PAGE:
Organization Management and the Pendulum
I have been re-reading my copy of Introduction to Quality Control by Kaoru Ishikawa. If you have been following our blog, you will know we frequently write on quality items and it is not strange for us to read these types of books. However, there is a reference in this book that takes me back to some of the companies at which I have worked in the past. The specific paragraph is noted below:
Presidential QC diagnosis should not be carried out on the premise that everything is bad, using top management muscle to expose malpractice n a deal shortcomings. Like the doctor who examines a patient in order to diagnose an illness and commence treatment and promptly so that the illness gets no worse, the presidential QC diagnoses aims for action. Its purpose is to enlist everyone’s cooperation to pinpoint weaknesses and systematically improve the situation. This means that CEOs must never become angry, even when their company’s flaws and shameful weaknesses are exposed, and those being diagnosed must also describe their shortcomings clearly an honestly, exactly as patients would explain their symptoms to a doctor.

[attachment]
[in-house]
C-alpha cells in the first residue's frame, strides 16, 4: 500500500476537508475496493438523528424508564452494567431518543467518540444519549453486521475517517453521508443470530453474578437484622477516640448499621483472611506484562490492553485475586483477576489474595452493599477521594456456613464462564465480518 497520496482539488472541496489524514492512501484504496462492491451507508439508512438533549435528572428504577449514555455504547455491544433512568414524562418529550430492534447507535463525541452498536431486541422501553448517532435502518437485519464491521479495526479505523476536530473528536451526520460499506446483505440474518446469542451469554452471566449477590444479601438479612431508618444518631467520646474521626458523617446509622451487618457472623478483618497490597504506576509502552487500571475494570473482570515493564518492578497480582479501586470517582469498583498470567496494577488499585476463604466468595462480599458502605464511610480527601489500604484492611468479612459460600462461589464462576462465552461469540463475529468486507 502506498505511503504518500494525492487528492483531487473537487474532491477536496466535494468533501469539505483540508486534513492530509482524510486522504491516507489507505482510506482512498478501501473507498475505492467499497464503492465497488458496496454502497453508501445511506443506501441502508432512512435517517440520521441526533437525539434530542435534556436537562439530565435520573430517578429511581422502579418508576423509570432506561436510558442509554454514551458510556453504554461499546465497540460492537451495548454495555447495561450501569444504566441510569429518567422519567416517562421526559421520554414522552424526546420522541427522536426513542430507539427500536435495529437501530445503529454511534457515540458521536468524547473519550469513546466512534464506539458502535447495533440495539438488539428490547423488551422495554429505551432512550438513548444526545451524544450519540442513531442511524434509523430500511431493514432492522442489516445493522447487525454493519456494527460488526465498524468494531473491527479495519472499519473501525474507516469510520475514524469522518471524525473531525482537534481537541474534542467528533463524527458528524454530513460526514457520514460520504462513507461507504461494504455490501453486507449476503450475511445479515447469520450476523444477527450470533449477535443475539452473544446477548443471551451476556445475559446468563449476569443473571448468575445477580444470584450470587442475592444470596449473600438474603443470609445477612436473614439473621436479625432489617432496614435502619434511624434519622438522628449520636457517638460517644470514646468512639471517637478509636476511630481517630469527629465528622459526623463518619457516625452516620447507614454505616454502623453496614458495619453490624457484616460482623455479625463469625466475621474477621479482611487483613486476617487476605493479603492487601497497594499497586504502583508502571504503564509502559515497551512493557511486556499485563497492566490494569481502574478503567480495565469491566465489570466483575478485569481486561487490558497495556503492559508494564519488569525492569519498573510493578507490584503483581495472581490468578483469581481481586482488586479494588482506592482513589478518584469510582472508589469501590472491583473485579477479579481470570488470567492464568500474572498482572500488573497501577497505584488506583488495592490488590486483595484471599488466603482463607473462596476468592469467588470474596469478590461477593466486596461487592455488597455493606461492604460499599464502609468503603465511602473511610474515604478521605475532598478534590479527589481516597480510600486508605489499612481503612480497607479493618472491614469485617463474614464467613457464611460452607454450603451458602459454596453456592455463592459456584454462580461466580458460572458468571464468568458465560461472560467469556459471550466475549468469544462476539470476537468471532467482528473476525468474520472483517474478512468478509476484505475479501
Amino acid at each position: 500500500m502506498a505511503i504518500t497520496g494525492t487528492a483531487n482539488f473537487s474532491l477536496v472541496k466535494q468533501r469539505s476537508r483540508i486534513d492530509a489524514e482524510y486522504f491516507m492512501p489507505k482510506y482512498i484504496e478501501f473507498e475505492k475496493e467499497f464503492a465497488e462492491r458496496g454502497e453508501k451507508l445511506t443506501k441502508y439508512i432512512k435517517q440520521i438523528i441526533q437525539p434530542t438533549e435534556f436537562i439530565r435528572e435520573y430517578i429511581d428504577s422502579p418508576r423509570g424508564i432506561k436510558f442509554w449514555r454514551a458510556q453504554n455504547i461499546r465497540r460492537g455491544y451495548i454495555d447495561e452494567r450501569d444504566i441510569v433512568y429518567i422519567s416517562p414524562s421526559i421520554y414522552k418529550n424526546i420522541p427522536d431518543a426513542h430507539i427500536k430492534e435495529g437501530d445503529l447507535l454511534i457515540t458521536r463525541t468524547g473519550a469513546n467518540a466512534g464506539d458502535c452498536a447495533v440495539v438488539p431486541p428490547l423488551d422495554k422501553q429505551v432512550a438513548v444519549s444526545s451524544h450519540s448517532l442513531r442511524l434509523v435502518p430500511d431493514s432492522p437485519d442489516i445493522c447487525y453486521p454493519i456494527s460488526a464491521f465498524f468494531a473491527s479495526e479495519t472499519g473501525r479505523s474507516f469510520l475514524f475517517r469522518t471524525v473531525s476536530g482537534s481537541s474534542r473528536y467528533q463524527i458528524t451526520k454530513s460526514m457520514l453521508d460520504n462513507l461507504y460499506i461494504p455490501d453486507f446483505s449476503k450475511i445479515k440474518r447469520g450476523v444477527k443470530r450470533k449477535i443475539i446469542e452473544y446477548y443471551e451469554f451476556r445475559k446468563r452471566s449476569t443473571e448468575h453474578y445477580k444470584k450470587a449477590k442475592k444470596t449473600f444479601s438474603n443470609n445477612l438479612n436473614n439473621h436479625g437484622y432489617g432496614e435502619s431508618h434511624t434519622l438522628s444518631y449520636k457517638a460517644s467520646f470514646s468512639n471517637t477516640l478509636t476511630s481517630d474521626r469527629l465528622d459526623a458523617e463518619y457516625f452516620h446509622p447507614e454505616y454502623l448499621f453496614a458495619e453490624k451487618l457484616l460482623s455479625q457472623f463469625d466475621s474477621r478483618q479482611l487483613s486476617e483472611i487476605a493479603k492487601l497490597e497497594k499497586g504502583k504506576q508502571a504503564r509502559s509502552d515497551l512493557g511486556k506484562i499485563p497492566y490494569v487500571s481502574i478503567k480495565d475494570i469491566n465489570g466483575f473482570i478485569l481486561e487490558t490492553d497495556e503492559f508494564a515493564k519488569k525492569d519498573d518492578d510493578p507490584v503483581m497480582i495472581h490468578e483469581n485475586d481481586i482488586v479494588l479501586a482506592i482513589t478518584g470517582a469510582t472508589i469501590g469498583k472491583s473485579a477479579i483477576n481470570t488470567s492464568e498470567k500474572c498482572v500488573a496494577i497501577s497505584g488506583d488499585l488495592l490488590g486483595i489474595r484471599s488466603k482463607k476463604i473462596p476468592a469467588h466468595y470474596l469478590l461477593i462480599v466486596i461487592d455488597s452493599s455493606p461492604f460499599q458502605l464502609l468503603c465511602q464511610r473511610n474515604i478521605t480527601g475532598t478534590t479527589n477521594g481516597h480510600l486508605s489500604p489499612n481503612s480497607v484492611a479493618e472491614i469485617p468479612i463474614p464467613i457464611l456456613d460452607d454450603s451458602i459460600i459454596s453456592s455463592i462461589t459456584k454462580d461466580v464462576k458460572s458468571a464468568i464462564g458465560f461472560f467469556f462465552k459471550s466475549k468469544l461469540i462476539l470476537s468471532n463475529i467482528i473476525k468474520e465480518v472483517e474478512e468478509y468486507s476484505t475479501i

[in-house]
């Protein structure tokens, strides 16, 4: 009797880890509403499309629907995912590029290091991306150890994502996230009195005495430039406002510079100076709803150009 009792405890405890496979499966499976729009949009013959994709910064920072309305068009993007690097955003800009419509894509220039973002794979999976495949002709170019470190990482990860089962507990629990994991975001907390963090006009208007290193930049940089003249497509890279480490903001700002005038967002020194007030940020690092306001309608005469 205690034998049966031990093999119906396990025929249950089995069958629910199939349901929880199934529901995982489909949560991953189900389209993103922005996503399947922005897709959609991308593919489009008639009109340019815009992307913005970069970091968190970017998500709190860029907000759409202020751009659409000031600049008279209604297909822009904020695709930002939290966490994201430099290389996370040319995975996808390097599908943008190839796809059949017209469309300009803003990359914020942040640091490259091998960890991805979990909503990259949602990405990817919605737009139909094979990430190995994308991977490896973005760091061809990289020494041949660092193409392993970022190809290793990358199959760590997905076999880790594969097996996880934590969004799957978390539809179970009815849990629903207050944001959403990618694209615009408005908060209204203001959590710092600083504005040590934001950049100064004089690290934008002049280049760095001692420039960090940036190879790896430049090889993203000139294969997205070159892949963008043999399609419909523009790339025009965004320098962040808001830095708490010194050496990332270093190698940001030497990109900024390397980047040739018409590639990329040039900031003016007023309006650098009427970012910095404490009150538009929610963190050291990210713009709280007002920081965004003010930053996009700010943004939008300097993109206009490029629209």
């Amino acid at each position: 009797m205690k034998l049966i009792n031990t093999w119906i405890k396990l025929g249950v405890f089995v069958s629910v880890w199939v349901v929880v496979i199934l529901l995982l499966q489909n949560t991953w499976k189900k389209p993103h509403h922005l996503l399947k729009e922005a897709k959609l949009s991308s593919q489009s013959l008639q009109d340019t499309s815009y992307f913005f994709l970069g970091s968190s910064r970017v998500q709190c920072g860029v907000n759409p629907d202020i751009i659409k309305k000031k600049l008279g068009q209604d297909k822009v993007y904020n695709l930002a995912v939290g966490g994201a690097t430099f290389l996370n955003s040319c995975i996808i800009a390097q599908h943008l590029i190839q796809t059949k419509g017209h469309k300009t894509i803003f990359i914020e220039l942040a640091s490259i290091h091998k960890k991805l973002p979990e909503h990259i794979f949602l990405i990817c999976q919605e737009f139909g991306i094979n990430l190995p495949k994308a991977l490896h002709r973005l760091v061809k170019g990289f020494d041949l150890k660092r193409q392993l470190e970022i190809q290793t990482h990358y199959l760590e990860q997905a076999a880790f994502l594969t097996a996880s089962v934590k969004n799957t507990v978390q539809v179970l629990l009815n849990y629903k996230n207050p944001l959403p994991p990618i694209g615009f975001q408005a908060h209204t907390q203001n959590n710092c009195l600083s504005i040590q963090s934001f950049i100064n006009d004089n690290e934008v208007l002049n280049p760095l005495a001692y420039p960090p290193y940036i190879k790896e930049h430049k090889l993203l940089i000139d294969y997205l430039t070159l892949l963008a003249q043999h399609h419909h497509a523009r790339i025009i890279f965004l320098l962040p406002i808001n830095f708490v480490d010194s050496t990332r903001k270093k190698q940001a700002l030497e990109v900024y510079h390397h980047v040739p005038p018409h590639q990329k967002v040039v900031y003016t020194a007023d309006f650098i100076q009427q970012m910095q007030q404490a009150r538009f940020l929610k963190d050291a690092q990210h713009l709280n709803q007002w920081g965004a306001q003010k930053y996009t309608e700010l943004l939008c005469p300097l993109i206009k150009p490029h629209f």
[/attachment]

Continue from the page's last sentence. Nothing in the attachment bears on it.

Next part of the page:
I do not believe I have ever seen an executive have a melt-down or respond angrily regarding some poor performance, lucky me. I have however, seen these issues covered up, downplayed and flat out ignoring for what appears to be the sake of organization politics. Then we wonder why the organization’s operating costs and project schedule balloon out of control.
There can be little doubt that the olden day’s executive’s angry responses were harmful. Experience suggests there is a new poor way of responding, and that is to not worry about the patient. Shortcomings are not discussed and explored out in the open but covered up and hidden for the sake of creating the illusion of a healthy patient. We are less concerned with making the patient healthy, but use makeup to camouflage what could be a larger systematic issue. As a Vice President of Quality once told me, it is a cancer that threatens to take down the host company. I personally believe reliance on political rhetoric to the extent of covering up operational and personnel issues is equally as bad as yelling. Neither are the way to continuous improvement or a very satisfying work environment. As equally bad as yelling and screaming is neglecting or taking no action that cures the patient or eases the distress. Opting for doing nothing, or makeup and superficial contrivances to make the patient look like they are well or getting better is not a solution. We must remember that even inaction is an action with equal if not greater effects as taking the wrong actions.
 Ishikawa, K. (1990). Introduction to Quality Control. Tokyo: 3A. page 8